SYDNEY (Reuters) - Australia’s largest telecoms group Telstra Corp Ltd has taken a bet on the resource industry’s appetite for cash-saving technology from drones to wireless production-tracking, snapping up a specialist firm to set up a dedicated mining services unit.
In what could be one of the boldest bets yet for a major player outside the mining sector, Telstra said it would acquire wireless technology company CBO Telecommunications Pty Ltd for an undisclosed sum, using it to form the basis of its new mining technology arm.
It has also hired the former chief automation researcher at mining giant Rio Tinto Ltd, Eric Nettleton, as well as the former head of technology and innovation at South Africa-listed Anglo American Platinum Ltd, Jeannette McGill.
Slumping commodity prices have pushed miners to consider new ways to cut spending and improve productivity, laying the groundwork to move beyond just larger trucks and better machines to being the first industry to embrace remote online connectivity between physical elements, a concept referred to as the “internet of things”.
“Telstra has taken a global leading position here, since most of the traditional telcos are way behind,” said Paul Budde, telecommunications researcher at Paul Budde Communication Pty Ltd, adding the deal was the first by a telco in the mining sector.
Having Australia’s seventh-largest company investing in resources automation will likely spur new interest in the sector from other telcos, Budde added.
“This downturn has created a once in a lifetime shift, where miners are looking to technology innovation,” Telstra’s head of global industries David Keenan said in a statement on Thursday.
The unit initially plans to sell products and services for mine communication that use high-speed wireless internet to improve productivity.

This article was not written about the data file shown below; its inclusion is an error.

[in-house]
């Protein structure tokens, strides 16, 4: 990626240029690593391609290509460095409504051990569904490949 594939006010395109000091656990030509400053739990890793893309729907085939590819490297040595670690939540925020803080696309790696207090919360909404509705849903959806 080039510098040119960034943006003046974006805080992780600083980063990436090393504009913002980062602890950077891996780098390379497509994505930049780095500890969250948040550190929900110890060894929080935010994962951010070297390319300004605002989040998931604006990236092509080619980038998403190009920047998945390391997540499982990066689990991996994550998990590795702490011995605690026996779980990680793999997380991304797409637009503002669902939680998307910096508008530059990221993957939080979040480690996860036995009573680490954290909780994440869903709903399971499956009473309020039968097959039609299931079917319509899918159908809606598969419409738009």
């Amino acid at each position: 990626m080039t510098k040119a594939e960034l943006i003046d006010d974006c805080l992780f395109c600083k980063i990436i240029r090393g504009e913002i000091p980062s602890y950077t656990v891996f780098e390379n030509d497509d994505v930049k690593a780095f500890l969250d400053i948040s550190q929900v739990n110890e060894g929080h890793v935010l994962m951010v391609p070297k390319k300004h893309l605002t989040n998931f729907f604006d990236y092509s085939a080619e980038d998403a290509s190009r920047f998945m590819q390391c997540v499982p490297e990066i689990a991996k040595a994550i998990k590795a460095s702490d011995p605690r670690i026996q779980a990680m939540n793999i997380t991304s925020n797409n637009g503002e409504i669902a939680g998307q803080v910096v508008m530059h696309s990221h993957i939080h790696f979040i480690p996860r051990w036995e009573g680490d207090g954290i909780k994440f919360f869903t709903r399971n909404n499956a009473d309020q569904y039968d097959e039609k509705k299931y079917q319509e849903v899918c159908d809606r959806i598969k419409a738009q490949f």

The formerly state-owned company, which dominates the mobile telephone and broadband industries in its home country of 24 million people, has been exploring new industries to build revenue as more households drop fixed line telephone services.
In 2014, it boosted its Asian presence by buying undersea cable company Pacnet Ltd. It has also sought to tap into Australia’s growing demand for online content viewing by selling streaming media players to its customers, as well as setting up online healthcare and cloud computing units.
Still, the move into mining technology may have unnerved some investors, with Telstra shares down 1 percent on Thursday, compared to a slight rise in the broader Australian market.
“Anything that’s got the word ‘mining’ in it people have bad feelings about, but it’s not a mining investment, it’s a business venture that leverages their existing technology,” said Morningstar analyst Brian Han.
“They have a big earnings hole to fill in this company and this is one of myriad areas that they want to get into in order to eventually plug it.”
Reporting by Byron Kaye; Editing by Joseph Radford and Clara Ferreira-Marques